Using Nuclear Science to Battle Desertification, Drought: IAEA

The World Day to Combat Desertification and Drought underlines the urgent need to halt land degradation through global cooperation and innovative solutions - such as those offered by nuclear science.

For example, 'isotope hydrology' offers a unique and powerful tool to map water resources and therefore protect them - building drought resilience for future generations.

"We now know exactly which areas need special attention, and we know how to protect them to ensure our water supply for now and the coming decades," said Ricardo Sánchez-Murillo from the National University of Costa Rica, which has been partnering with the IAEA to understand Costa Rica's rainfall patterns.

How does isotope hydrology help us build drought resilience?

Isotope hydrology is a nuclear technique that reveals how water moves through the land, ocean and atmosphere, providing information about the water's origin, age, quality and movement.

Isotopes are atoms of the same element with the same number of protons but a different number of neutrons. Water (H2O) being composed of two atoms of Hydrogen and one of Oxygen, each drop has a unique isotopic 'fingerprint' or 'signature', depending on where it comes from. Scientists can track the movement and pollution of water along its path through the water cycle.

For sixty years, the IAEA has been supporting researchers around the world gather and analyse water samples and created the Global Network of Isotopes in Precipitation, the worldwide monitoring network built by the IAEA to provide governments and researchers with the long-term, large-scale data they need to gain insights into climate processes at the local, regional and global scale.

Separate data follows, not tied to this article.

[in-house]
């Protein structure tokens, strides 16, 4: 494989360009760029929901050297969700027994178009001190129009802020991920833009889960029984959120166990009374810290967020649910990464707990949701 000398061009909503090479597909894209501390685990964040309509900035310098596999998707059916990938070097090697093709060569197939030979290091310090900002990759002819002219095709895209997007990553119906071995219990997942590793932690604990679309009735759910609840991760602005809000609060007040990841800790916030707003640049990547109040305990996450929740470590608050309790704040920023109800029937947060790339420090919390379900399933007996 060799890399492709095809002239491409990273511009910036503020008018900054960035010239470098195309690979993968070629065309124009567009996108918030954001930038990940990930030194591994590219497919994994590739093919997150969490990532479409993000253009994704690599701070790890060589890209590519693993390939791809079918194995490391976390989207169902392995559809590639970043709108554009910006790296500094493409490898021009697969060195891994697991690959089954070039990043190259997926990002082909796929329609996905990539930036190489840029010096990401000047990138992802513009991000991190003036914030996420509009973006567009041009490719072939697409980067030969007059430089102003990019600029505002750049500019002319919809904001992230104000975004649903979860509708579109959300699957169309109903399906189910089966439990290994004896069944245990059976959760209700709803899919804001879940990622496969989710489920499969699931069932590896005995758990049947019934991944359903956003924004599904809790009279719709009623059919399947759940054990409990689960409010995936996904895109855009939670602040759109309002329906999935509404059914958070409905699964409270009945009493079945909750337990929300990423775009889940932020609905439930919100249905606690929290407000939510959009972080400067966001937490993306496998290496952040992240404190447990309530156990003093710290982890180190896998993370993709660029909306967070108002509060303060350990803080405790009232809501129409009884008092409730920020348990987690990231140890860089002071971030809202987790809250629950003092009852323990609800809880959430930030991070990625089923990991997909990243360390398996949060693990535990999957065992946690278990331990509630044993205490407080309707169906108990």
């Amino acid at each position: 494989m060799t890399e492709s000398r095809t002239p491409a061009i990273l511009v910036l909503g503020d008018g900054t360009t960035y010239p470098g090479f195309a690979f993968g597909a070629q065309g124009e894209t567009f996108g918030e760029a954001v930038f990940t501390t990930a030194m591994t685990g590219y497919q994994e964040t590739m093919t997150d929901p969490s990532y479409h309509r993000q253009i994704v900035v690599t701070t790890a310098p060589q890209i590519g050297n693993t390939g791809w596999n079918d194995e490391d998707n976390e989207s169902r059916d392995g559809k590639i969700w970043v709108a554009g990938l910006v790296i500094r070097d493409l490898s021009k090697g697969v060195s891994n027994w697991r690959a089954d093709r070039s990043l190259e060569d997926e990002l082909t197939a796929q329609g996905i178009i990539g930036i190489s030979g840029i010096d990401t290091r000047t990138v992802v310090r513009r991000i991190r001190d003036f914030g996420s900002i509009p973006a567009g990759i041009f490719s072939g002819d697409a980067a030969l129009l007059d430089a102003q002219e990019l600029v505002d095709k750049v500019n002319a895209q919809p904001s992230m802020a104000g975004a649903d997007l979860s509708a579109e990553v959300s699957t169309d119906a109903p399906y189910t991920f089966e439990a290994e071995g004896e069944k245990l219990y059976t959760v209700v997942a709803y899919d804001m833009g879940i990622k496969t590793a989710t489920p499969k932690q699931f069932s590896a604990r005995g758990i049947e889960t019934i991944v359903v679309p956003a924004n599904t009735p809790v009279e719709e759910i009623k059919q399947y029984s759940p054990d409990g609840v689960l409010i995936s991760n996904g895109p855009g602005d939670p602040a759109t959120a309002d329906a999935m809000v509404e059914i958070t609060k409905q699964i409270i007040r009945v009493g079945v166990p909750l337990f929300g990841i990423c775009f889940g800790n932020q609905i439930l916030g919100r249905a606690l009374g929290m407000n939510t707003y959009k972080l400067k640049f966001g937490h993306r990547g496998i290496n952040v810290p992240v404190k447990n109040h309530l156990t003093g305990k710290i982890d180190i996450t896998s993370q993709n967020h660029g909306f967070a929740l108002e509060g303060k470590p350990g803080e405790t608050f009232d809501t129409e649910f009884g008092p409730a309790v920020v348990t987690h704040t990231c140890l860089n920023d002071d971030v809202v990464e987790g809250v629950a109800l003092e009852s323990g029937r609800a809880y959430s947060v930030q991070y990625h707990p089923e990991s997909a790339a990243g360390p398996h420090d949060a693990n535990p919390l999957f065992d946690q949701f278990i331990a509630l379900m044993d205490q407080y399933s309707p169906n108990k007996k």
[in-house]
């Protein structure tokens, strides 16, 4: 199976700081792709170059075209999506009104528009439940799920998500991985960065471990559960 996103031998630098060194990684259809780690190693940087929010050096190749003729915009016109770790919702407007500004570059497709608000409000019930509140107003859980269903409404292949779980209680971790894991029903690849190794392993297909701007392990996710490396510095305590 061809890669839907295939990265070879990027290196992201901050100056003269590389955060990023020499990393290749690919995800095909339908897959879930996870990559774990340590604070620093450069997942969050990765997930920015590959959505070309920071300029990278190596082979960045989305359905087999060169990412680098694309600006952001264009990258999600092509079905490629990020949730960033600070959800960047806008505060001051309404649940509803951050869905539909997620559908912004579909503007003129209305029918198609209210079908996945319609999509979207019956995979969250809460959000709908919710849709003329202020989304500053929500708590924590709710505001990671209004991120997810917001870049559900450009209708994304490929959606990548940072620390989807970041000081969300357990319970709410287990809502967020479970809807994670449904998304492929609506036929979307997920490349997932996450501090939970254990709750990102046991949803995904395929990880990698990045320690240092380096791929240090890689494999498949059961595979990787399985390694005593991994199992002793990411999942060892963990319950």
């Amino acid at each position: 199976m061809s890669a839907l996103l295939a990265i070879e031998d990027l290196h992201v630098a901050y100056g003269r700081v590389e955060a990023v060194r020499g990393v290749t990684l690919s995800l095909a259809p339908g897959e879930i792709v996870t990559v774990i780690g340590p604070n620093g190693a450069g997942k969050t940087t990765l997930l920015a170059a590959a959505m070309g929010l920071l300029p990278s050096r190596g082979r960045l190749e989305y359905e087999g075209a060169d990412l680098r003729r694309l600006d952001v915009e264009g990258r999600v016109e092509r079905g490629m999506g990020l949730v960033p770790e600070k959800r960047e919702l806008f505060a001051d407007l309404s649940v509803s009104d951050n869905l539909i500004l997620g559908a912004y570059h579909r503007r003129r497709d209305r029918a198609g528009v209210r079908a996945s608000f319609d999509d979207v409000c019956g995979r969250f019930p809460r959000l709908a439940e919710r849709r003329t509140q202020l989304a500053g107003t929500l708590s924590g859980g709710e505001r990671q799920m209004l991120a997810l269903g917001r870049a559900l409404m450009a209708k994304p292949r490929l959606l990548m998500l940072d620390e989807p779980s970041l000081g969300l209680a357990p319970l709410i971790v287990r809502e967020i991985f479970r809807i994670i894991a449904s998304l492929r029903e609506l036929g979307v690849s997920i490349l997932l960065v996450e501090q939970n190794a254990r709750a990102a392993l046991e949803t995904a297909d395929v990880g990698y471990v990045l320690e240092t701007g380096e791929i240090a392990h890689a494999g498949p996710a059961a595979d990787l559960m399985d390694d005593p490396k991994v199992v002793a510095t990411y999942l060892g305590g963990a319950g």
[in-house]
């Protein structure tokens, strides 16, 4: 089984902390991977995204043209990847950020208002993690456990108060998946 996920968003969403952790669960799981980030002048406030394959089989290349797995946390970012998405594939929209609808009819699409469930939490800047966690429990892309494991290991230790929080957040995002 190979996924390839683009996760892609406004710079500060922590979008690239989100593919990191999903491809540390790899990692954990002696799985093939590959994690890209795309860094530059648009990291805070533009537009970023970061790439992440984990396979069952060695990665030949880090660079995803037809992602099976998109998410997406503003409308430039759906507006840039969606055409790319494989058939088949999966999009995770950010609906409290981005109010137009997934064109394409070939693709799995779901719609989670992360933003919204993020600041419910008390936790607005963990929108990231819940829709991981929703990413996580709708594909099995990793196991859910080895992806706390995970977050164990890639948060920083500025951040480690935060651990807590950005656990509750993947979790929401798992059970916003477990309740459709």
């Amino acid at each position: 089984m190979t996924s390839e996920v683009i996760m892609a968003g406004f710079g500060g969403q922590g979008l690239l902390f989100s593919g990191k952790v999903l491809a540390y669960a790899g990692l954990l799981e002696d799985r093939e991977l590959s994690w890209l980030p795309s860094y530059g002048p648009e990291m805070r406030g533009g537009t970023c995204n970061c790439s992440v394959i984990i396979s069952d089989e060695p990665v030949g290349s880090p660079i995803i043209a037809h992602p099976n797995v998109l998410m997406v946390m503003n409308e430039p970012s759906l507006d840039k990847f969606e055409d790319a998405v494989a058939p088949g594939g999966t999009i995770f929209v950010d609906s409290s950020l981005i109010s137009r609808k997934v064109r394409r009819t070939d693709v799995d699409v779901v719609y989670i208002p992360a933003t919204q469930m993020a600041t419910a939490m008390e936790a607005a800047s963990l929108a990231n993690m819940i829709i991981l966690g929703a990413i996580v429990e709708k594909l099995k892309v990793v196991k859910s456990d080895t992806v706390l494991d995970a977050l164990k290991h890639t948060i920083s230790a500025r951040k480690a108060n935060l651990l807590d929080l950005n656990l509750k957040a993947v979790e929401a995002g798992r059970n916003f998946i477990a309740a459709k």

Data and information help countries meet Sustainable Development Goal 6 (Clean Water and Sanitation) and deliver on the Water Action Agenda.

Since 1962, water samples have been sent to the IAEA's laboratories in Vienna. The results provide scientists with detailed information on the origin and age, and this information is entered into the largest online isotopic hydrology database.

"This large amount of data allows researchers to better understand the water cycle globally and locally. For example: when, where, and how groundwater is recharged. This is key to decision makers to manage water resources, particularly in the light of climate change," explains IAEA Isotope Hydrologist Lucia Ortega.

The IAEA datasets and maps are freely available for analysts around the globe to study how changing global rainfall patterns affect local water resources.

These help countries understand how precipitation patterns change and how different rainfall events transfer to the groundwater system and help them also identify the exact source of water pollution when it occurs.

The Global Water Analysis Laboratory Network

The IAEA GloWAL Network (Graphic: A. Vargas/IAEA)

The IAEA is further promoting water cooperation through its Global Water Analysis Laboratory (GloWAL) Network.

Launched at the UN 2023 Water Conference, the GloWAL Network is a groundbreaking transformative tool in water analysis, empowering countries to independently generate chemical and isotopic water data.

The network fosters collaboration, best-practices, knowledge-sharing and capacity building among laboratories bridging technical gaps between lower-, middle- and high-income countries. GloWAL's objectives include enabling independent data collection in low- and middle-income countries, reducing technical disparities, attracting financial investment and promoting scientific innovation in water analysis.

The First Coordination Meeting of GloWAL Network will take place in Vienna next week (18-20 June 2024).

"The IAEA's work in promoting the use of nuclear technologies in water resource management is instrumental in advancing global efforts towards achieving water security and sustainability," said Jodie Miller, Head of the IAEA's Isotope Hydrology Section. "Through continued research, technical cooperation, and collaboration, we can harness the full potential of nuclear science to protect our precious water resources for a better and sustainable future," she added.

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